First Daughter and Presidential Advisor Ivanka Trump’s fashion brand received approval for a new trademark from Canada in January 2019, six months after the company shut down. It’s not clear what the new trademark for the defunct company signifies, but if there is any intention to reopen the brand, it poses a conflict of interest for Ivanka Trump while her father serves as president. 

In July 2018, Trump announced the shutdown of her clothing business amid ethics concerns, citing the need to focus on her work in Washington as a member of her father’s White House. Spokespeople for the company told the Washington Post that she had “no interest in reviving the company later on.” 

A CREW review of a trademark database revealed that the Canadian government approved an application from Ivanka Trump Marks LLC for a trademark covering retail services, handbags, footwear, and other accessories and clothing items. The brand applied for the trademark in the months before President Trump was elected.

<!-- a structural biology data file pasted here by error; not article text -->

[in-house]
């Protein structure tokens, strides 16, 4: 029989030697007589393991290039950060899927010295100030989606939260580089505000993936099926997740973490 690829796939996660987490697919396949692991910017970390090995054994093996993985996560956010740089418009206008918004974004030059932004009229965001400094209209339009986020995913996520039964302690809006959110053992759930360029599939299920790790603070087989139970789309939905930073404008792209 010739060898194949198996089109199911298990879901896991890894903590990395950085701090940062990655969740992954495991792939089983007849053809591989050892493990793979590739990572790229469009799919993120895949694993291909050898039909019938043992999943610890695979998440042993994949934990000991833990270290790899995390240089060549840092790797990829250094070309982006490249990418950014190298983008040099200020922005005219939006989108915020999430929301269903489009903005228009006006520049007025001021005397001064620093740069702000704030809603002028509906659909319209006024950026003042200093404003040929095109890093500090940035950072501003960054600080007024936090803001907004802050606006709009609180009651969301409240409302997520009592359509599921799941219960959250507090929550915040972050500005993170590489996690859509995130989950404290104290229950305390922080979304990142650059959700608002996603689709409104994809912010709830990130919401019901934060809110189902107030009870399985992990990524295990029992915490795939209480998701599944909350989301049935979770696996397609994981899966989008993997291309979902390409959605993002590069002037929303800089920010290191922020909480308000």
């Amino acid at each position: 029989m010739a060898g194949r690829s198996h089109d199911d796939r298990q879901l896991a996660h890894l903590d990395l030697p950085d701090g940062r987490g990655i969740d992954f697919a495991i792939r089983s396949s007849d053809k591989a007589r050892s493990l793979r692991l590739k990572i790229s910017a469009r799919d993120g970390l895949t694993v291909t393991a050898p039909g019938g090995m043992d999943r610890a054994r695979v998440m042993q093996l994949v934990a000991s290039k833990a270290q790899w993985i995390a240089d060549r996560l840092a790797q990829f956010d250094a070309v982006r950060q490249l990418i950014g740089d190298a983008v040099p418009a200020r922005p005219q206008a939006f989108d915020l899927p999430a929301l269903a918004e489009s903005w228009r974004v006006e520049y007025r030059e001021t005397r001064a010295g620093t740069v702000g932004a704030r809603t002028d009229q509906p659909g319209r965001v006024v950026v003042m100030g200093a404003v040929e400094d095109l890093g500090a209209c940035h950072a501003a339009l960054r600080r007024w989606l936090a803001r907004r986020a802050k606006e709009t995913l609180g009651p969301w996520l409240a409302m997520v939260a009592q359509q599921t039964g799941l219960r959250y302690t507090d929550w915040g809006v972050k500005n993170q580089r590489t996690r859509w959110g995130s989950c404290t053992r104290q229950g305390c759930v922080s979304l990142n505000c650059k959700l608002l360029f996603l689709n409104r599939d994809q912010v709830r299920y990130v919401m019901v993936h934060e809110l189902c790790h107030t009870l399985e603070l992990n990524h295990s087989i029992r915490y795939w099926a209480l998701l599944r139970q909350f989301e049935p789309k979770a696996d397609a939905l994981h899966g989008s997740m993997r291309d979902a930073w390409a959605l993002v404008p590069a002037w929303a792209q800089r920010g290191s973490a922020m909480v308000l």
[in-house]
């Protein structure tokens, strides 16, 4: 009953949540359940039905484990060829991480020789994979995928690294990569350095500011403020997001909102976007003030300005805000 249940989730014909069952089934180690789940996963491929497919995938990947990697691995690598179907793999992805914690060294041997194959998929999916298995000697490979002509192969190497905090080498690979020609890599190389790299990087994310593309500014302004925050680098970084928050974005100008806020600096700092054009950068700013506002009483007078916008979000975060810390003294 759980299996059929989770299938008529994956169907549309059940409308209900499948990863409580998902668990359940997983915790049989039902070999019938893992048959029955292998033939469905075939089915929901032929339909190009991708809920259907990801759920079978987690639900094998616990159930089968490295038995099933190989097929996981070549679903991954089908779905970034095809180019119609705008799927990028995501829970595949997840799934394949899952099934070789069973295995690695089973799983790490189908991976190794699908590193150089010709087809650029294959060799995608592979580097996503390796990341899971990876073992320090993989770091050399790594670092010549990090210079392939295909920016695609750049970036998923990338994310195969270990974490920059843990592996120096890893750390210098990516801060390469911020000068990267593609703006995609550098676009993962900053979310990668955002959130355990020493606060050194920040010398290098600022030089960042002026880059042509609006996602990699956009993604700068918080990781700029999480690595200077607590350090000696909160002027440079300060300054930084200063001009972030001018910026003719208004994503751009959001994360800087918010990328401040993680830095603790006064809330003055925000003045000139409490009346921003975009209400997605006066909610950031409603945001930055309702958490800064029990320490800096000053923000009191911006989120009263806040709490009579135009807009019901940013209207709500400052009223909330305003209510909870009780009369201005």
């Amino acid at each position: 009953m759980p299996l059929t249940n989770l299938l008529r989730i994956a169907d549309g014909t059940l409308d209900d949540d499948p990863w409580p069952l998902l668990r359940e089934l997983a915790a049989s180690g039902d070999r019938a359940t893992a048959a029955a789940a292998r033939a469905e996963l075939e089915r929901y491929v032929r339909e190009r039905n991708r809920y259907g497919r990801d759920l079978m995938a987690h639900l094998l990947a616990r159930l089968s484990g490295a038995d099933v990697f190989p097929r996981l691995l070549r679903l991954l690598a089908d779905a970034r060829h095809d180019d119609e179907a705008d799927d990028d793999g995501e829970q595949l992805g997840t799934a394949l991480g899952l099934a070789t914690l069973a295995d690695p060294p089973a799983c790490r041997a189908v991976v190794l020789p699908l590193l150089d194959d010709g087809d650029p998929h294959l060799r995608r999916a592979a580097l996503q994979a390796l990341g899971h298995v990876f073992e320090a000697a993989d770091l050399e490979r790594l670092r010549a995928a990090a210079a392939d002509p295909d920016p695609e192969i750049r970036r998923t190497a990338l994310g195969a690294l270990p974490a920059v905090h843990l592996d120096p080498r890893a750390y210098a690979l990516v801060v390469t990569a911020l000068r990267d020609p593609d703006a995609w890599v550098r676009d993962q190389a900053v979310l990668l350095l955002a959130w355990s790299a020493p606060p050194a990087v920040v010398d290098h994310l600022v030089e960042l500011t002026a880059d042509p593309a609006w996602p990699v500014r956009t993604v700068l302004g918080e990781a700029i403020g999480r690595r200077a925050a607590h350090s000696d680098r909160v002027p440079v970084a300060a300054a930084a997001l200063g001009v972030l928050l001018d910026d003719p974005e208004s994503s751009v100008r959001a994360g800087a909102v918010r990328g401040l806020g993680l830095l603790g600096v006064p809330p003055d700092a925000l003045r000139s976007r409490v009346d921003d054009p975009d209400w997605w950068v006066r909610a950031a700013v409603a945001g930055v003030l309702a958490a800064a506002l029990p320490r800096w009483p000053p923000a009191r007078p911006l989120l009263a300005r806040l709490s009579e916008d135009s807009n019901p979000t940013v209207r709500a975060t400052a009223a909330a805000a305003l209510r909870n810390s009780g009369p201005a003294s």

This is not the first foreign trademark that Trump received after the shutdown of her business. In October 2018, she received preliminary approval for 16 trademarks from the Chinese government, three months after closing down her business. While the company was operative, early in Trump’s presidency, she received trademarks from Japan and the Philippines. Some trademarks were approved around the time or after Ivanka Trump met with foreign leaders from those countries, making the conflict of interest even more blatant.

President Trump has continually blurred the lines between his private business and his responsibilities as president, emboldening those in his administration to also ignore similar ethics issues. It should come as no surprise that potential conflicts of interest related to First Daughter Ivanka Trump’s business interests seem to persist after her namesake brand closed down. 

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